About

kate

When I was a child, I had to write essays for my allowance–$1 per page–which suggested a link between writing and money that I have been trying to substantiate ever since.

I wrote my first book, The Neppi Modona Diaries (UPNE), soon after receiving my bachelor’s degree in Comparative Literature at Dartmouth College. The Neppi Modona Diaries tells the sometimes conflicting stories of a family of Jews who suffered under Fascist racial laws in Italy and went into hiding to survive the Nazi invasion. It also explores my own perspective as a post-Holocaust, non-believing Jew at the end of the twentieth century.  In A Walk Down the Aisle: Notes on a Modern Wedding, I chronicled my wedding to a man with whom I had lived for eight years, carefully examining the American wedding ritual, as powerfully irresistible as it is functionally outdated.

I enjoy the challenge of writing for a variety of clients–an architect, a health insurer, a music school–and, on their behalf, tackling every form, from email newsletter to documentary voiceover to thank-you note. I work often and happily as a line editor, freelancing for both publishers and authors.

My own essays have appeared in The Washington Post, Slate, Salon, Fine Cooking, Brain Child Magazine, and The Forward, as well as on 51%, a syndicated public radio show about women, and WAMC’s The Roundtable. I am writing a book about raising my children as atheists. I’ve got three of them, one husband, and forty chickens; we all live on a farm in Albany, New York.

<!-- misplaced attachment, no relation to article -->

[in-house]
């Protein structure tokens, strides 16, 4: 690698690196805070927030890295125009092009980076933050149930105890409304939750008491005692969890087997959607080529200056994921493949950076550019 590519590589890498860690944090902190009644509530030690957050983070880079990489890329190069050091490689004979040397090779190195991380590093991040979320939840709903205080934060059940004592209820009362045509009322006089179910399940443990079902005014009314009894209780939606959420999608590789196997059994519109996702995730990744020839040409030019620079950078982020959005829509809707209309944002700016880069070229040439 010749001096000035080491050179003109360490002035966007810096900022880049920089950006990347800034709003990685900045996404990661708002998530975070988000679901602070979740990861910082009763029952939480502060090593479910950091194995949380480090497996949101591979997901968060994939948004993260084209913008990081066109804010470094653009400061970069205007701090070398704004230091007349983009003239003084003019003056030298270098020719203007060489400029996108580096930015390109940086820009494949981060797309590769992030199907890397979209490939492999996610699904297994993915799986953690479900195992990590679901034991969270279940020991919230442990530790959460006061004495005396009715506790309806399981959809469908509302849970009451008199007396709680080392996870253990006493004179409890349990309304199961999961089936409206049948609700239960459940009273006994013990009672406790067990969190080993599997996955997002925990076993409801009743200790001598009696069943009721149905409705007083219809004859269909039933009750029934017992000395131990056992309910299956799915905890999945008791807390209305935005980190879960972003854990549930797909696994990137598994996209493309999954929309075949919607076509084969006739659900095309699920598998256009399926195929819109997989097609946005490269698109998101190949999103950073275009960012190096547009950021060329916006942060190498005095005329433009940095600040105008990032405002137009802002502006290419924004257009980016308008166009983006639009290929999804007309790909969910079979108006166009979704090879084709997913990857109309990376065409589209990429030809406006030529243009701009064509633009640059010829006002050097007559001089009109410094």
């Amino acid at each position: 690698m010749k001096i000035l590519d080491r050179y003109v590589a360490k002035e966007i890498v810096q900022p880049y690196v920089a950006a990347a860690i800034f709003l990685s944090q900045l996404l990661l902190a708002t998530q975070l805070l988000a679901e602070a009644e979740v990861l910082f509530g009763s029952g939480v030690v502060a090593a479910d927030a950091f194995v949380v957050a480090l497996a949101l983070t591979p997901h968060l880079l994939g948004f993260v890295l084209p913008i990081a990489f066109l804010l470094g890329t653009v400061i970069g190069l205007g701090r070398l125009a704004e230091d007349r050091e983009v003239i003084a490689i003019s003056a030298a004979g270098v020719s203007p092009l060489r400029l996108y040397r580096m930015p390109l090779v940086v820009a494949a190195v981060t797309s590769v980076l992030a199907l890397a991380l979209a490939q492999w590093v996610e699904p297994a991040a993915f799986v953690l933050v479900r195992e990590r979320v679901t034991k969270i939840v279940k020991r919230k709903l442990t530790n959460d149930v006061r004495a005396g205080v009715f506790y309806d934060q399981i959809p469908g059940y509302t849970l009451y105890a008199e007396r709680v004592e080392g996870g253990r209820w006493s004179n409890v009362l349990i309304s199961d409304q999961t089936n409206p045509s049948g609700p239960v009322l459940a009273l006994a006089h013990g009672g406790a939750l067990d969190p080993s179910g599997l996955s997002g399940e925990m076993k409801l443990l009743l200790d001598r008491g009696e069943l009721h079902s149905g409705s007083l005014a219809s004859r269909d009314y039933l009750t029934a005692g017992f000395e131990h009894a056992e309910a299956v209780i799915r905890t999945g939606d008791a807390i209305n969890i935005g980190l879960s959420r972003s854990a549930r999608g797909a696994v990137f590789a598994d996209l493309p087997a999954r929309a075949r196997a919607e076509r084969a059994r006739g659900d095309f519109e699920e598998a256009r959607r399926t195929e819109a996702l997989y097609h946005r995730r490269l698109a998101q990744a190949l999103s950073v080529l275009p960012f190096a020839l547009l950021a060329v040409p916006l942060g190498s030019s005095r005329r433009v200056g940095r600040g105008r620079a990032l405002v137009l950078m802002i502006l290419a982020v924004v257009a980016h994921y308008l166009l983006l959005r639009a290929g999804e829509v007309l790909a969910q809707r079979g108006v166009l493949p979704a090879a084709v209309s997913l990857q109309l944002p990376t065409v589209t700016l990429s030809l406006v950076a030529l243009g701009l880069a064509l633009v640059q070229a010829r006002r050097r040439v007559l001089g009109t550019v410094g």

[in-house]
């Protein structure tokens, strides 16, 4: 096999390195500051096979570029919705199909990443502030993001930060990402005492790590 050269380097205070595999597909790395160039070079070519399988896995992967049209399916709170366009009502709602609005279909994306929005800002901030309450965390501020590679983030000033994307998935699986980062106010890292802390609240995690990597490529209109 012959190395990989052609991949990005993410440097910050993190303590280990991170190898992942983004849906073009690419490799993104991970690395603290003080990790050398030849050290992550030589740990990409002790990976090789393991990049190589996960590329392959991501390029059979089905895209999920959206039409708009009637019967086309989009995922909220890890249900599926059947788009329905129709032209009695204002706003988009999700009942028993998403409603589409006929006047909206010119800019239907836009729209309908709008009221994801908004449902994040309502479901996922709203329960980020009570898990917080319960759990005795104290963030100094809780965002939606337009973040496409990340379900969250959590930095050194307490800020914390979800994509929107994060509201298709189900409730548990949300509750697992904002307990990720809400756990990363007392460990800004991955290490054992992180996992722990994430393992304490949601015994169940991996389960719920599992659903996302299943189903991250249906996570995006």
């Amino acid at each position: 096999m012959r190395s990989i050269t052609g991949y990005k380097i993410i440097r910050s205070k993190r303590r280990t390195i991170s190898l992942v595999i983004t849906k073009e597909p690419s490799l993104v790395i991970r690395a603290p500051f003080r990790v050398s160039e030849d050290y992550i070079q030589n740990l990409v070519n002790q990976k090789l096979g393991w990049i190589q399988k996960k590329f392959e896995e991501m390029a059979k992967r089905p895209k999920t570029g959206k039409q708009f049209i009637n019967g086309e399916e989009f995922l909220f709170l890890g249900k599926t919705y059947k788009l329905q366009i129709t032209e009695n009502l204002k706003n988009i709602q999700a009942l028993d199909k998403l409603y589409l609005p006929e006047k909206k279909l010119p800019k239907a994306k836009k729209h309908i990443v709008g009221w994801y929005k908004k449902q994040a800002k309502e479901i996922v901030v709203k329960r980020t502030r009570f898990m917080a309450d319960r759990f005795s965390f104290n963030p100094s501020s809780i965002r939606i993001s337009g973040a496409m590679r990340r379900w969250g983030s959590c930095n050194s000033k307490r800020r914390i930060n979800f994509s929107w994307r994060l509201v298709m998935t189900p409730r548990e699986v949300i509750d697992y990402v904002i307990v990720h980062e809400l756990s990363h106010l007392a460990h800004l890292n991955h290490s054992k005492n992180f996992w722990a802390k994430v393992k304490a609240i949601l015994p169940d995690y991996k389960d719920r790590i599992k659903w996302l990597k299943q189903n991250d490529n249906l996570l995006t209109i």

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3 thoughts on “About

  1. SiverBlack says:

    I was so excited to see your article in my new FFRF newsletter yesterday. I said, “Hey! I know her! I follow her blog.” Thank you for the work you do.

  2. Mimi says:

    I also saw your article in the FFRF newsletter. I am new to your blog and look forward to your book on raising children as atheists. I have looked for books on parenting and atheism and there is almost nothing out there. As a mother of two young girls, I struggle at times to find the community and tools to teach them that being an atheist is an incredibly positive way of viewing the world and our day to day existence.

    • Kate Cohen says:

      Thank you, Mimi! As my children age, we have more political conversations, and fewer of the Big Talks about death and the universe and so on. I would love to know what your conversations with your girls are like, and what you find most difficult about this path. If something comes up, reach me through the Contact page. I’ll get right back to you.

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